eDiscovery Leaders Live: Scott Milner of Morgan Lewis

George Socha
George Socha

eDiscovery Leaders Live: Scott Milner of Morgan Lewis


Scott Milner, a partner at Morgan Lewis, joins George Socha, Senior Vice President of Brand Awareness at Reveal, for ACEDS #eDiscoveryLeadersLive.

Scott Milner is a Chambers ranked litigator and legal entrepreneur who has practiced at the intersection of law, technology, and design for nearly two decades. Scott is the co-leader and one of the original attorneys of Morgan Lewis’s eData practice, a data-driven practice that combines great lawyering with technology and design to enhance the delivery of legal services. Scott counsels and advises companies in electronic discovery and information governance processes and best practices and is a frequent speaker on topics in the discovery, innovation and disruption space. Scott was recently recognized as an AI Visionary, a finalist as an Attorney Tech Evangelist, recognized as a Legal Technology Trailblazer, and Scott’s LATHOS application won the Tech-Enabled Litigation Department of the Year award at the 2022 Legalweek’s Leaders in Tech Law Awards.

Scott started the discussion by sharing how he became an eDiscovery and described Morgan Lewis’ eDiscovery practice. He then talked about the use of technology to address new challenges and to redefine how we deliver legal services, focusing on identifying problems, developing processes, and leveraging technology to help. Scott offered examples of the capabilities they use, such as anomaly detection and sentiment analysis. He then turned to using eDiscovery AI technology to tackle challenges outside of core eDiscovery, in areas such as contacts and transactions. From there, Scott gazed into his crystal ball, offering thoughts on where these capabilities may take us, and closed with comments on using one’s professional and personal brand to better connect with clients.

Key Highlights

  • [2:31] How Scott became an eDiscovery attorney.
  • [4:42] Morgan Lewis’s eDiscovery practice.
  • [5:28] Incorporating technology: problem, process, and only then technology.
  • [7:05] Problems: differences between internal investigations and litigation eDiscovery.
  • [8:25] Processes for investigations: turning to AI and automation.
  • [9:52] Anomaly detection: what he means by it and how they use it.
  • [11:34] Types of anomalies they look for.
  • [12:41] Next steps after identifying an anomaly potentially of value.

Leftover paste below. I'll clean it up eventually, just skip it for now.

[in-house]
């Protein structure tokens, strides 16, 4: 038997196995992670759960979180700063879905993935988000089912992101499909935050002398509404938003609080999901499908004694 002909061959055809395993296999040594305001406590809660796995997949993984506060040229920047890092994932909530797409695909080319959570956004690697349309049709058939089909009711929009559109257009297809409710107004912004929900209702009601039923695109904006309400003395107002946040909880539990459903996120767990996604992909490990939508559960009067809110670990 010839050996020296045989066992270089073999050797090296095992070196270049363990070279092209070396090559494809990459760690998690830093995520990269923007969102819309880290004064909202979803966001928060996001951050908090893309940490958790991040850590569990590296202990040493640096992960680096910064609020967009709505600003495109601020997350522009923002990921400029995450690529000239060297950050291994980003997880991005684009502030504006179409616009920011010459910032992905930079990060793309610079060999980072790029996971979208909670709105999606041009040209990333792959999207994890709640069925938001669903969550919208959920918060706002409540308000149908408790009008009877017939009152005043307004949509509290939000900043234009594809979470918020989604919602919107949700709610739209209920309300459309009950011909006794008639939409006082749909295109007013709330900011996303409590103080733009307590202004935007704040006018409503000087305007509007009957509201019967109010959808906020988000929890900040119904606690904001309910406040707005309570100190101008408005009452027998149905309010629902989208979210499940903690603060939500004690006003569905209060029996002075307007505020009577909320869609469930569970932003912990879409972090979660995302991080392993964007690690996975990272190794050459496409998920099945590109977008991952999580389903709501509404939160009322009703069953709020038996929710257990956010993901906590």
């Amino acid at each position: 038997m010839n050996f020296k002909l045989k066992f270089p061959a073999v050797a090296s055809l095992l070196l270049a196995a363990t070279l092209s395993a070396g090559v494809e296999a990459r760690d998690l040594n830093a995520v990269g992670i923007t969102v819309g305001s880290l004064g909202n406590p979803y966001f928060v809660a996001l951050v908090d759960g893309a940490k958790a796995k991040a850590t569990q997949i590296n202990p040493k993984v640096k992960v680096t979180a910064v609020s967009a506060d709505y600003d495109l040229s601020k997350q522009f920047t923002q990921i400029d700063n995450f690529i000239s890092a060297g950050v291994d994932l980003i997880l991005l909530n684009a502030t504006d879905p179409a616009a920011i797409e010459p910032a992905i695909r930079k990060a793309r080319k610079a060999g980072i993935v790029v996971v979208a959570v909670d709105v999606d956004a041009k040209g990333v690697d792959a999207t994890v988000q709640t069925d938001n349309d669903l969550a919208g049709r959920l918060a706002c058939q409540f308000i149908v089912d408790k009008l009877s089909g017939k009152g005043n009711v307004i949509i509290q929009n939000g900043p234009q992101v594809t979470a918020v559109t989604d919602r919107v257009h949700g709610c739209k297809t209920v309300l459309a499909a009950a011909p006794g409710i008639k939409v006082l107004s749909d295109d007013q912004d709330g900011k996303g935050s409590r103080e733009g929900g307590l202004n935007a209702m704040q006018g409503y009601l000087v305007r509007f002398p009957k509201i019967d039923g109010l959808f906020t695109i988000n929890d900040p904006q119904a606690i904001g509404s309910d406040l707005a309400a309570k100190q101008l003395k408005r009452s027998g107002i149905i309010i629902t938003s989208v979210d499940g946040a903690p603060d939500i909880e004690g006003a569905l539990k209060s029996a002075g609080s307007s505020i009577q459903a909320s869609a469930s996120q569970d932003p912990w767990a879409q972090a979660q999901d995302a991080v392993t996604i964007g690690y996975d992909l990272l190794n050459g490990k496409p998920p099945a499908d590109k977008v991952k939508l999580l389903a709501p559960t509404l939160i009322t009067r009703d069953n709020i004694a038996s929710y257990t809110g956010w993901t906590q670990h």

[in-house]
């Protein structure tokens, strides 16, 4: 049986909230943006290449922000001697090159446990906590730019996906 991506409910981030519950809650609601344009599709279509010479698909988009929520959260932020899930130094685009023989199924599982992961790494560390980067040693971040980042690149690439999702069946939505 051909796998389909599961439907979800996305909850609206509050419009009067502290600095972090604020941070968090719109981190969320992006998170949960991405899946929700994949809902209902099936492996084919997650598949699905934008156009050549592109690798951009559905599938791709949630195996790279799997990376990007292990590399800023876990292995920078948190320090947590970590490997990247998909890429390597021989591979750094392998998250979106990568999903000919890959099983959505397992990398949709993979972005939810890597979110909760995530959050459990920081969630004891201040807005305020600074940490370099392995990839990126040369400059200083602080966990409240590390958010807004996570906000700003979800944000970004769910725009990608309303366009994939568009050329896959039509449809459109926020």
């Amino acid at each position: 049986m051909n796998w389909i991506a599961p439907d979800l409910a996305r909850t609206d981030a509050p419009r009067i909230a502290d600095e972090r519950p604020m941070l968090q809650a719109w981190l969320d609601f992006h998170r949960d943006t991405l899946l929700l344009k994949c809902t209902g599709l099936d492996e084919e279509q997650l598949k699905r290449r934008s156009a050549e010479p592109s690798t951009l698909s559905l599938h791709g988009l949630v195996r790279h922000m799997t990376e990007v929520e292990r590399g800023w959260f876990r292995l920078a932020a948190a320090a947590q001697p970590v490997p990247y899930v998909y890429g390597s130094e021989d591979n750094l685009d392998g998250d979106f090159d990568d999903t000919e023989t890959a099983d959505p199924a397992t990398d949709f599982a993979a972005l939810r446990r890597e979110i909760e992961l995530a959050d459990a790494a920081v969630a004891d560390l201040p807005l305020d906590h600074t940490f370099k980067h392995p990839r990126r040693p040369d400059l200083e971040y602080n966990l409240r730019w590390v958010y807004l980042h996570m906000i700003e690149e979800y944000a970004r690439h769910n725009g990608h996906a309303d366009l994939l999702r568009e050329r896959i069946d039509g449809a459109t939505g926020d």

• [13:48] How to know when you have done enough.
  • [15:13] Sentiment analysis: what it is and how they use it.
  • [16:55] Artificial intelligence or augmented intelligence?
  • [17:28] Uses that go beyond traditional eDiscovery: contracts, data incidents, data privacy.
  • [19:39] How well AI tools work in these areas.
  • [21:07] Using AI with contract analysis.
  • [22:21] Gazing into the crystal ball murkily: future use of eDiscovery AI technologies inside and outside traditional eDiscovery.
  • [23:51] Gazing into the crystal ball murkily: how changing technology will affect Morgan Lewis and other law firms.
  • [25:01] Using professional and personal branding to create and foster relationships.

Key Quotes by Scott Milner

  • “Once we identify the problem, we build processes around it. At that point, then we look for the technology to actually support driving that process to make sure we’re delivering services. We can do it in a competitive way. The clients feel like it’s a win and we’ve not only reduced risk but we offered value both internally and externally.”
  • “We’ve prebuilt a lot of automation. Once we run Brainspace we’ve got automated reports and dashboards that our attorneys who are actually knee-deep in the investigation can leverage: these are the 50 documents I need to review right away and then we’ll figure out where we go from there.”
  • “Depending on what I’m trying to find, I focus in on the anomalies that are presented to me for consideration and then I can address what makes the most sense to truly spend time reviewing and analyzing further.”
  • “When people say ‘AI’, I know people are very big on the word ‘artificial’. I still believe in the word ‘augmented’ intelligence. It still needs input. It still needs feedback. Anybody that’s going in saying, ‘this is going to solve my problem, I’m not going to do anything to give it feedback, to help learn’, I think will miss the boat.”
  • “We’ve been quite happy that [AI technology] has absolutely been a value add, another tool in our tool shed, to support these other areas of opportunity and really to support our clients.”

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